About a week after escaping the High Dependency ward I had an unexpected visitor to my bedside. Someone dressed all in black and wearing a dog collar entered the ward, locked on to me and began her approach. I watched this advance with a sinking feeling – I am not great with organised religion (or for that matter disorganised religion either) and I had a feeling that this conversation was not going to go well. I was not wrong – but not in the way I expected.
She pulled up a chair, sat down at my bedside and opened up with “I understand you are someone who has come very close to death recently.” As a conversation starter I have to hand it to her for diving right in there. I nodded and waited. “Did you” she asked “Feel or see any kind of higher presence during that experience?”
I looked at this lady – an ordained member of the church – and ran through the truthful answers in my head which were a) most of the time there was nothing but blackness and terror and b) one day I appeared to be stuck in a rock cavern with metallic spiders crawling all over the ceiling (once again, thanks morphine) and there was a presence sitting beside me but I was quite convinced at the time it was in fact two things – male and evil – and therefore the polar opposite of reassuring or angelic.
As these things ran through my head I suddenly realised that the vicar was awaiting my answer in a manner that suggested both trepidation and a kind of desperate hope. When she first approached I had been afraid that I was going to receive some kind of religious-based solace, whether I wanted it or not but now I realised that she was actually looking to me for reassurance. In that moment I desperately wanted to be able to tell her – and potentially you, dear reader – that I HAD felt a comforting presence or a sense of calm or seen a bright light or felt this outpouring of love. But the opposite was true and I didn’t want to lie. I shook my head and her face crumpled. “I am so sorry” I replied as gently as I could. “I’m afraid I didn’t feel or see anything”.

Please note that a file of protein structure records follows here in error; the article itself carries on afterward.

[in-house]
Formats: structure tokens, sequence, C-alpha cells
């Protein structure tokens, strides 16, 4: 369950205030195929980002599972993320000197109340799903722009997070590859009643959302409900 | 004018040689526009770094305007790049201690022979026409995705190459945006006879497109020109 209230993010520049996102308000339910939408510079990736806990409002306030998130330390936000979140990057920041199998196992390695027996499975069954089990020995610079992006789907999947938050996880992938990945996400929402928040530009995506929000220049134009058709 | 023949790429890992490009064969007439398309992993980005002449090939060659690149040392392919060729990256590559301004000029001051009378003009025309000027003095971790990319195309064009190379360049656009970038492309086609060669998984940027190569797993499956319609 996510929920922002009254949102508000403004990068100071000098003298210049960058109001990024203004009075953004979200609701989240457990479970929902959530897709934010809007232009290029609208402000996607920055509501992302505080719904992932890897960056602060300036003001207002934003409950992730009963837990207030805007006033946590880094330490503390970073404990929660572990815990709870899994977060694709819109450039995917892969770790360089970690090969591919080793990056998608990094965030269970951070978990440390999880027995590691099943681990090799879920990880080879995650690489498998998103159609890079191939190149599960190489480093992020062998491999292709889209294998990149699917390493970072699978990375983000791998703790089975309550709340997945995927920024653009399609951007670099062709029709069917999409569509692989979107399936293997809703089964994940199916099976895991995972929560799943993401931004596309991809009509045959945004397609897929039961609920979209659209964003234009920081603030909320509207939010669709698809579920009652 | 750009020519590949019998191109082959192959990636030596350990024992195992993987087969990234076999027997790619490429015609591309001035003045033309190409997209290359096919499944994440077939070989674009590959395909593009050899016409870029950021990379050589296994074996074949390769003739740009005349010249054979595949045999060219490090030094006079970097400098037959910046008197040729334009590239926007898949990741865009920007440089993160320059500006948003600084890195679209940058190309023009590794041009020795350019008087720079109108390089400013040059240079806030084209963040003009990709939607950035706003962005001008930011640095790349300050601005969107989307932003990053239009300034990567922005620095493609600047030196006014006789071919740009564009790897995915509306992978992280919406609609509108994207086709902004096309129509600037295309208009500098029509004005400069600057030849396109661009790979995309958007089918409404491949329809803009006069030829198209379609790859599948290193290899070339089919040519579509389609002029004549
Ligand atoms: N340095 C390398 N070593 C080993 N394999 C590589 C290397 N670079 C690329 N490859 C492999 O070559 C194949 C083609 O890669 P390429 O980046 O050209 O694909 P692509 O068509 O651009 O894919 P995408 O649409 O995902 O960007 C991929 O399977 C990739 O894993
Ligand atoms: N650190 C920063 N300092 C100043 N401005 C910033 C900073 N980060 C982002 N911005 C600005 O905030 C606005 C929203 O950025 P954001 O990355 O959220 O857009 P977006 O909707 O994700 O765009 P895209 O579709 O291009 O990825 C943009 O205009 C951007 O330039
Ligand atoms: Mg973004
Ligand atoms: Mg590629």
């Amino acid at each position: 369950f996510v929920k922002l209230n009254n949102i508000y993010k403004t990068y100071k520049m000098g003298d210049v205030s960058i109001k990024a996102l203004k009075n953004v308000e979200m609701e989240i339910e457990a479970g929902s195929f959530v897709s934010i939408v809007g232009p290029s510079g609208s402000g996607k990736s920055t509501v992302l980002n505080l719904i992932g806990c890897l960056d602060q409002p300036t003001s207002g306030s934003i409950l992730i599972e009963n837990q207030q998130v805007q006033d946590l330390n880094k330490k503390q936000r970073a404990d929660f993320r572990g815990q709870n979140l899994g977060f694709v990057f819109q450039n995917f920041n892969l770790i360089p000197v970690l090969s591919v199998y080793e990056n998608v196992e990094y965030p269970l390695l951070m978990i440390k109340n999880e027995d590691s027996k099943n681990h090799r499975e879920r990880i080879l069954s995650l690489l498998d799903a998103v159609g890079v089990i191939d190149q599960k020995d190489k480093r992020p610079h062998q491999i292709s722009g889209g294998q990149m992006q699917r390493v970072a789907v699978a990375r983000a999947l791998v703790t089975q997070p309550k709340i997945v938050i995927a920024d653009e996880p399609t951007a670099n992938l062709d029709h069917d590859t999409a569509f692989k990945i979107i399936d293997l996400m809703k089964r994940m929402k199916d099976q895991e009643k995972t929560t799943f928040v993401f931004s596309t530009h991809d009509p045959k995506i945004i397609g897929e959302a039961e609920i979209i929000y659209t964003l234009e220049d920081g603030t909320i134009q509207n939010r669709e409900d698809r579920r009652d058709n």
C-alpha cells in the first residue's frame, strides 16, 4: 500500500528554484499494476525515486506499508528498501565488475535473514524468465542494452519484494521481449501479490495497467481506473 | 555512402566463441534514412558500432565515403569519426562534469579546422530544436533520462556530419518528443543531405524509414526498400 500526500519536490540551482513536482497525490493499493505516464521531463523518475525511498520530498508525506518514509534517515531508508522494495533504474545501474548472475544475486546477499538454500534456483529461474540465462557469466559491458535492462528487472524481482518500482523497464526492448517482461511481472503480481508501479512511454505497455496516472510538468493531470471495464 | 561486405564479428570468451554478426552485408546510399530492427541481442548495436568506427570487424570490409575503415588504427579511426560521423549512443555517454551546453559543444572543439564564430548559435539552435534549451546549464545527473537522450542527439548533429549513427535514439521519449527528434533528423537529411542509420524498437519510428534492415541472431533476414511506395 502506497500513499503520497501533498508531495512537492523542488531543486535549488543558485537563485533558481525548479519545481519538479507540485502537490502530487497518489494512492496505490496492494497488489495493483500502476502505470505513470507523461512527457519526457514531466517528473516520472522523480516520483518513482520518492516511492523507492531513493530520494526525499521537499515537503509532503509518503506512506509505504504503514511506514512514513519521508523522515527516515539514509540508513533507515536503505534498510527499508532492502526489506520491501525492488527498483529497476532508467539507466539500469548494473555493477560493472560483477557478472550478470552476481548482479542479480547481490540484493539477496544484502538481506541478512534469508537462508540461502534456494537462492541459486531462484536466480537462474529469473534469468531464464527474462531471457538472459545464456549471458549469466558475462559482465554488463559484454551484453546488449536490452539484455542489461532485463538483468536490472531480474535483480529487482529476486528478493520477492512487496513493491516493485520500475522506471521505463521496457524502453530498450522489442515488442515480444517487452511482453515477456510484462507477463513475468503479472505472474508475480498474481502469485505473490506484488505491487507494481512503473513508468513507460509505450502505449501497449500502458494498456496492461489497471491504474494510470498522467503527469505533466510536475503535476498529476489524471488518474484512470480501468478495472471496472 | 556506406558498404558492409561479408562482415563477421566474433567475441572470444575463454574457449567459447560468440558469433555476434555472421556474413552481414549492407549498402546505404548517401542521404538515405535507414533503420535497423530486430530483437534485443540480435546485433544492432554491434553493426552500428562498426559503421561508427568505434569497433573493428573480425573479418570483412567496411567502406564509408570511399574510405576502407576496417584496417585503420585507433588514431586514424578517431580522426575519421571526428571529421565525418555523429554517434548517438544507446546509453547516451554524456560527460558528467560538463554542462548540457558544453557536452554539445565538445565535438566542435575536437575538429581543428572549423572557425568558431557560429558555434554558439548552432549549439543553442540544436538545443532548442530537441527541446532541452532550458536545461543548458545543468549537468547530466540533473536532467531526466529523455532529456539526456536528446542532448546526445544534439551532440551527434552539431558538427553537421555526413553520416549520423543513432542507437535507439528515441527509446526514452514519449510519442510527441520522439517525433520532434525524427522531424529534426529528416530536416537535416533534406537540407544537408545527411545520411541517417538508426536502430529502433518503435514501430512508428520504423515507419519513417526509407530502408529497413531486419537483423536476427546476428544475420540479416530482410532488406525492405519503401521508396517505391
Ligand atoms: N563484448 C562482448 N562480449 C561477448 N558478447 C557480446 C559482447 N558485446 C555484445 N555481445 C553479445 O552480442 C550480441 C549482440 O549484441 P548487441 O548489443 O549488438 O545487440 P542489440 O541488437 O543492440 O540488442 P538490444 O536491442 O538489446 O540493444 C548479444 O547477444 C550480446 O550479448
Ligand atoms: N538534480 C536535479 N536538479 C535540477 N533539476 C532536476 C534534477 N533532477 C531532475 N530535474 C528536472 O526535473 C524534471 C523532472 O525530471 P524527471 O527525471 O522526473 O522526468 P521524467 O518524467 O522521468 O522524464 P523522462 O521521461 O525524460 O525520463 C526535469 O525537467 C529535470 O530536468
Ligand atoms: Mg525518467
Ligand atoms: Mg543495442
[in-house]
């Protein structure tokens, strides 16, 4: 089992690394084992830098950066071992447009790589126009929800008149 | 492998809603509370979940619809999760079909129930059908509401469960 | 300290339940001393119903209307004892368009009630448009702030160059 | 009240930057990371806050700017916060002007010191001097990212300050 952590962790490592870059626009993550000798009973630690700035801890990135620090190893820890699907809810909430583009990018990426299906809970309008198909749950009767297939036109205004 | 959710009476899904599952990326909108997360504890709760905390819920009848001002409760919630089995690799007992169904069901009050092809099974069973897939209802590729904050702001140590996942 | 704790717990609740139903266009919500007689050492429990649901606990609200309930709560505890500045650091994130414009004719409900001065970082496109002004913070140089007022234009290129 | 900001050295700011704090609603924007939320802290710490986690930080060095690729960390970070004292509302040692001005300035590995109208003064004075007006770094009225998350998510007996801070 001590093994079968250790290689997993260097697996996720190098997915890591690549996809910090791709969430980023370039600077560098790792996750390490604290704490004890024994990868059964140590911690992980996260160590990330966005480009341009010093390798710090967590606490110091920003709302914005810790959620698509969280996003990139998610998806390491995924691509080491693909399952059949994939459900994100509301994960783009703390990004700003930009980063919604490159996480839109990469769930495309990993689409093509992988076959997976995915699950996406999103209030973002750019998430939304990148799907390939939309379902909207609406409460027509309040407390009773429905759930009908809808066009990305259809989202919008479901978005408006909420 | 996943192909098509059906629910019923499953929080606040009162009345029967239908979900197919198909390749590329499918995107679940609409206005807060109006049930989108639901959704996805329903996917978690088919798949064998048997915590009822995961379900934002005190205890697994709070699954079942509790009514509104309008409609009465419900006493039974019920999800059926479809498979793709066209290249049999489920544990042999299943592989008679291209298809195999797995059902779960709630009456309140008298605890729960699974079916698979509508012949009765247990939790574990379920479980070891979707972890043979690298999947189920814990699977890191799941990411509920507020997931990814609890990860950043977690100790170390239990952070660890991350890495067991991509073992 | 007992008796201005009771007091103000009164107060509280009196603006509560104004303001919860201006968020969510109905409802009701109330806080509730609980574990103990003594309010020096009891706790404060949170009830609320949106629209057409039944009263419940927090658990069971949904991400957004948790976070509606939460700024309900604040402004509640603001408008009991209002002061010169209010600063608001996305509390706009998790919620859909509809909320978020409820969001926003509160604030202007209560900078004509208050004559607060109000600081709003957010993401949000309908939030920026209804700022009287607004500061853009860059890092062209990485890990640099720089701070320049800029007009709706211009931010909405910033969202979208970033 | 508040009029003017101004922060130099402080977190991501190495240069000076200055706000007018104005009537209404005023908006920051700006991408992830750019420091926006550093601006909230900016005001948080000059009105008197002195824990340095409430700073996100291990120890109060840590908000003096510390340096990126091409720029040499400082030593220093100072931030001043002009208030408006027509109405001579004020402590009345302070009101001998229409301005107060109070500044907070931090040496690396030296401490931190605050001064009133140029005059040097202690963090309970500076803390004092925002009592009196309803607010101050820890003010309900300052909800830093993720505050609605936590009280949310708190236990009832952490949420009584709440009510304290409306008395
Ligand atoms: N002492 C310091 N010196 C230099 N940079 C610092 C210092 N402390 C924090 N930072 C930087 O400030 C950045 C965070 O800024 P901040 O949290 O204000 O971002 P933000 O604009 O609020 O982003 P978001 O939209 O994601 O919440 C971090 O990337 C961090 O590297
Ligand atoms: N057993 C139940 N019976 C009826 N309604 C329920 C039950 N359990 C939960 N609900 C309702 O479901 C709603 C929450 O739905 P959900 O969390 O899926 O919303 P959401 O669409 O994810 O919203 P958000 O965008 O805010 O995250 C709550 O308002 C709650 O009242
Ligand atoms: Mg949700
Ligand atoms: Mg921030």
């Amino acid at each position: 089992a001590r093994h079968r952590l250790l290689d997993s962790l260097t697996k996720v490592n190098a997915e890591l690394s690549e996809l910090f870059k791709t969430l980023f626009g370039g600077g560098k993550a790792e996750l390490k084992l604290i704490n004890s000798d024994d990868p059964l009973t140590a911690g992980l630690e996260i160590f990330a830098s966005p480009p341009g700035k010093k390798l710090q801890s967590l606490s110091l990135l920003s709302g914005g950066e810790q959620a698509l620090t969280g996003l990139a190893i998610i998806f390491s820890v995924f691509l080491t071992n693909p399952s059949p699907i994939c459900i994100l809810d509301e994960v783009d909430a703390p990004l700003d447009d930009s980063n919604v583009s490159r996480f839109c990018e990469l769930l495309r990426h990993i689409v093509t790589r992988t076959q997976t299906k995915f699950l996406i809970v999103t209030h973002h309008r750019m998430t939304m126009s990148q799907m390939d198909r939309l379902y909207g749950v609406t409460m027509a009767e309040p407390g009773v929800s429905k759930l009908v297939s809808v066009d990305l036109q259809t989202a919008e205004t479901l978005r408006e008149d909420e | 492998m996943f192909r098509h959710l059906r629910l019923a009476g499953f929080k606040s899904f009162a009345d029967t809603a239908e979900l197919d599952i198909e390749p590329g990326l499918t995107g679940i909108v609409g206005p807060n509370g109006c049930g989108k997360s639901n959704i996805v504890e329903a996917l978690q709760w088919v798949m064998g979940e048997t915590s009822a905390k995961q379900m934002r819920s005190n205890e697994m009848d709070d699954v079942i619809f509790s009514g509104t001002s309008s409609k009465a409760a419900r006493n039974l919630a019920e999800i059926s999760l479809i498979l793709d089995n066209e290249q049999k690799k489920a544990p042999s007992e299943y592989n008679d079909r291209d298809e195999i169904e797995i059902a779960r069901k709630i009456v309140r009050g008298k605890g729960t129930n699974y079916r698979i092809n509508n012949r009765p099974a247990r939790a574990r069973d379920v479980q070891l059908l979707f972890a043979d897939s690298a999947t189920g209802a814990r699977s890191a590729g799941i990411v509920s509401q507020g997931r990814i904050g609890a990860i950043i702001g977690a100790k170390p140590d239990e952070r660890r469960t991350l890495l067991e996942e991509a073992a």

She nodded, thanked me quietly and left. I watched her go, feeling terrible. I have no idea what was happening in her life or career but I wish I had been able to give her the answer she was so clearly seeking.
To finish on a slightly less depressing note I CAN tell you that, as far as I was told, whilst I did skirt quite closely the idea of ceasing to exist, I didn’t actually clinically die at any point during my experience. Therefore we might be able to chalk up my lack of religious experience to just not trying hard enough. However I later ended up talking to one man who did die – obviously temporarily – I have no talent for talking to the dead, although, as someone correctly pointed out, talking to the dead is very straightforward. It’s getting them to reply that’s the tricky bit. He had a huge heart attack and, as he put it, had been dead and gone when the medical team restarted his heart. Unfortunately his time dead had cut off blood and oxygen to his spinal cord so when he woke he was paralysed from much the same level as me. His view was that he wished he had not been brought back – that he was peacefully gone, knowing nothing and now was being forced to live a life he would never have chosen as the alternative.
So, to finish, I have no idea where I or you stand on all this malarkey but my strong recommendation would be to live your life like this is all you’re getting. If I’m wrong about that then you can send me a smug note from the afterlife – presumably on really lovely, scented notepaper – but, if I’m not then it would have been a terrible waste not to have squeezed all the joy you can out of this one, despite the many obstacles that can get thrown in our paths.